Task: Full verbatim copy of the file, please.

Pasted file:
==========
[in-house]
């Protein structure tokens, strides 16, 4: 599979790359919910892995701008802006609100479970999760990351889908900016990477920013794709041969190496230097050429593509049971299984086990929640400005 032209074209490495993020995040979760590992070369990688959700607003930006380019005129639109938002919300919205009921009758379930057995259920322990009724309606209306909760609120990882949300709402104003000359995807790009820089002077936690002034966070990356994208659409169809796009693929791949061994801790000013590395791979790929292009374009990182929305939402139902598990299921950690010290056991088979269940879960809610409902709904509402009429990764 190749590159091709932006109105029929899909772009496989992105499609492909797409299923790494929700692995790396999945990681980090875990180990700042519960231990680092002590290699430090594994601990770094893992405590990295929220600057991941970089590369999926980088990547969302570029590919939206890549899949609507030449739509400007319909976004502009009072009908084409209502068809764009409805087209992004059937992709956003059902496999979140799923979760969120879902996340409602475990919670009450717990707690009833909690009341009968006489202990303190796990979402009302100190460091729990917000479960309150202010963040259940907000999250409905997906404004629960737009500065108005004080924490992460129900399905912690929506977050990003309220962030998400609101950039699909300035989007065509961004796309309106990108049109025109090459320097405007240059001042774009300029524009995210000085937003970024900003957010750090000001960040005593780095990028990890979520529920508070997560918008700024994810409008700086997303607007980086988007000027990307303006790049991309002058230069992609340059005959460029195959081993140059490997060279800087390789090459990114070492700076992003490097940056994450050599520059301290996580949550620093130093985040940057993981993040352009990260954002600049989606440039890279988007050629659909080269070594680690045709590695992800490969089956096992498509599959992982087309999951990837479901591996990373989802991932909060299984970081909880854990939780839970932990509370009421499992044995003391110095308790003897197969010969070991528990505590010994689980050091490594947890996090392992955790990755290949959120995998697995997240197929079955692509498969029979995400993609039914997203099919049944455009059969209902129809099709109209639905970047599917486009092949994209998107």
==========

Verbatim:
[in-house]
């Protein structure tokens, strides 16, 4: 599979790359919910892995701008802006609100479970999760990351889908900016990477920013794709041969190496230097050429593509049971299984086990929640400005 032209074209490495993020995040979760590992070369990688959700607003930006380019005129639109938002919300919205009921009758379930057995259920322990009724309606209306909760609120990882949300709402104003000359995807790009820089002077936690002034966070990356994208659409169809796009693929791949061994801790000013590395791979790929292009374009990182929305939402139902598990299921950690010290056991088979269940879960809610409902709904509402009429990764 190749590159091709932006109105029929899909772009496989992105499609492909797409299923790494929700692995790396999945990681980090875990180990700042519960231990680092002590290699430090594994601990770094893992405590990295929220600057991941970089590369999926980088990547969302570029590919939206890549899949609507030449739509400007319909976004502009009072009908084409209502068809764009409805087209992004059937992709956003059902496999979140799923979760969120879902996340409602475990919670009450717990707690009833909690009341009968006489202990303190796990979402009302100190460091729990917000479960309150202010963040259940907000999250409905997906404004629960737009500065108005004080924490992460129900399905912690929506977050990003309220962030998400609101950039699909300035989007065509961004796309309106990108049109025109090459320097405007240059001042774009300029524009995210000085937003970024900003957010750090000001960040005593780095990028990890979520529920508070997560918008700024994810409008700086997303607007980086988007000027990307303006790049991309002058230069992609340059005959460029195959081993140059490997060279800087390789090459990114070492700076992003490097940056994450050599520059301290996580949550620093130093985040940057993981993040352009990260954002600049989606440039890279988007050629659909080269070594680690045709590695992800490969089956096992498509599959992982087309999951990837479901591996990373989802991932909060299984970081909880854990939780839970932990509370009421499992044995003391110095308790003897197969010969070991528990505590010994689980050091490594947890996090392992955790990755290949959120995998697995997240197929079955692509498969029979995400993609039914997203099919049944455009059969209902129809099709109209639905970047599917486009092949994209998107």